Ryan had made the mistake of recency bias, extrapolating recent performance into the future as if it were preordained. That led him to buy after periods of good performance (when prices were high and thus expected returns were low) and sell after periods of poor performance (when prices were low and thus expected returns were high). Buying high and selling low is not exactly a prescription for investment success.
Let’s take a look at how Ryan would have done if he had bought either VFINX or DFSVX and simply held on to them. To keep the example simple, we’ll ignore the impact of taxes incurred along the way through dividends, distributions, and capital gains taxes incurred when selling a fund. This would be the case if the money was invested in a retirement plan.
The $1 million he originally invested would have turned into about $11.6 million had he bought and held DFSVX, and about $11 million had he bought and held VFINX. Instead, chasing recent past performance led to an ending value of about $3.4 million. In other words, sticking with one’s asset allocation is far more important than choosing the “right” one.
Because we cannot know the future (all investment crystal balls are cloudy), the prudent strategy is both diversification and disciplined rebalancing. For example, a portfolio that was split equally between DFSVX and VFINX and rebalanced annually would have had an ending value of about $12 million, outperforming each of the components.
As homework, Steve gave Ryan a copy of Investment Mistakes Even Smart Investors Make and How to Avoid Them, which discusses 77 mistakes made by investors due to ignorance or behavioral errors. Among the 77 mistakes is recency.
Steve then went on to explain his firm’s investment philosophy, which was based on the academic research and not on opinions. He explained that investment strategy should be based on the following few core principles. First, the market is highly, though not perfectly, efficient. Second, it therefore follows that all risky assets should have similar risk-adjusted returns (including accounting for the risk of illiquidity). Third, it then follows that you should diversify your portfolio across as many unique sources of risk that meet the criteria established in Your Complete Guide to Factor-Based Investing — persistence, pervasiveness, robustness, implementability and intuitiveness.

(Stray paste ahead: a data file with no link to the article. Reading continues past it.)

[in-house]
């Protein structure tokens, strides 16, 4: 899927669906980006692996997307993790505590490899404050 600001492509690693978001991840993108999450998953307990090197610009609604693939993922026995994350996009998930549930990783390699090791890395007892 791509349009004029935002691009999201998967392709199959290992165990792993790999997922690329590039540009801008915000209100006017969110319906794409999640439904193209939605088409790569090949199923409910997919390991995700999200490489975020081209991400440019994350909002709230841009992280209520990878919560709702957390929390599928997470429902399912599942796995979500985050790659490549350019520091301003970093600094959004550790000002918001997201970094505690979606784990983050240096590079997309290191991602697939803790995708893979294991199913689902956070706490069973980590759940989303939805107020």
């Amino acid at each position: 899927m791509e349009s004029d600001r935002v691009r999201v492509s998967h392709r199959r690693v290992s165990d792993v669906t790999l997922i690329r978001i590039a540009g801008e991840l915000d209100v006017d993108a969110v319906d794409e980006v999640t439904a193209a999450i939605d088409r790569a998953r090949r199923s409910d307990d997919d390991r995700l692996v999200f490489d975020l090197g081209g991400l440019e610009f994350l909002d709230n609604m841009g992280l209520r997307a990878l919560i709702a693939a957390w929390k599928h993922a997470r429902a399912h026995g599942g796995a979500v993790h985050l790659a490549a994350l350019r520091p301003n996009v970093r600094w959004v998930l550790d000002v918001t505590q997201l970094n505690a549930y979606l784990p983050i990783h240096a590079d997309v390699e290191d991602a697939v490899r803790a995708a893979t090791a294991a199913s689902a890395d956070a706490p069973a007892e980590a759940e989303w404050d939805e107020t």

Steve then explained that the reason we want to diversify across many independent sources of risk is that we live in a world of uncertainty.
There is an important distinction between uncertainty and risk; they are not the same thing. Risk exists when probabilities are known. For example, when we roll the dice, we can precisely calculate the odds of any outcome. And using actuarial tables, we can calculate the odds of a 65-year old living beyond age 85. Uncertainty exists when we cannot calculate the odds. An example would be the uncertainty of another attack like the one we experienced on September 11, 2001. How should investors address the issue of uncertainty? Steve explained: “The safest port in a sea of uncertainty is diversification.”
Steve noted that Paul Samuelson, winner of the Nobel Memorial Prize in Economic Sciences, had summarised his thoughts on diversification:
“I’m a big believer in diversification, because I am totally convinced that forecasts will be wrong. Diversification is the guiding principle. That’s the only way you can live through the hard times. It’s going to cost you in the short run, because not everything will be going through the roof.”
Steve next explained that while diversification has been called “the only free lunch in investing”, it doesn’t eliminate the risk of losses. Diversification does require accepting the fact that parts of your portfolio will behave entirely differently than the portfolio itself and may underperform a broad market index, such as the S&P 500, for a very long time. In fact, a wise person once said that if some part of your portfolio isn’t performing poorly, you are not properly diversified. The result is that diversification is hard.
Steve went on to explain that another error Ryan made, one commonly made by investors, was the tendency to equate the quality of a decision with the quality of its outcome. Poker players call this trait “resulting”.
Nassim Nicholas Taleb, author of Fooled by Randomness, provided this insight into the right way to think about outcomes:
“One cannot judge a performance in any given field by the results, but by the costs of the alternative (i.e., if history played out in a different way). Such substitute courses of events are called alternative histories. Clearly the quality of a decision cannot be solely judged based on its outcome, but such a point seems to be voiced only by people who fail (those who succeed attribute their success to the quality of their decision).”
In my book Investment Mistakes Even Smart Investors Make and How to Avoid Them, this mistake is called “confusing before-the-fact strategy with after-the-fact outcome”. The mistake is often caused by “hindsight bias”: the tendency, after an outcome is known, to see it as virtually inevitable.
As John Stepek, author of The Sceptical Investor, advised:
“To avoid such mistakes, you must accept that you can neither know the future, nor control it. Thus, the key to investing well is to make good decisions in the face of uncertainty, based on a strong understanding of your goals and a strong understanding of the tools available to help you achieve those goals.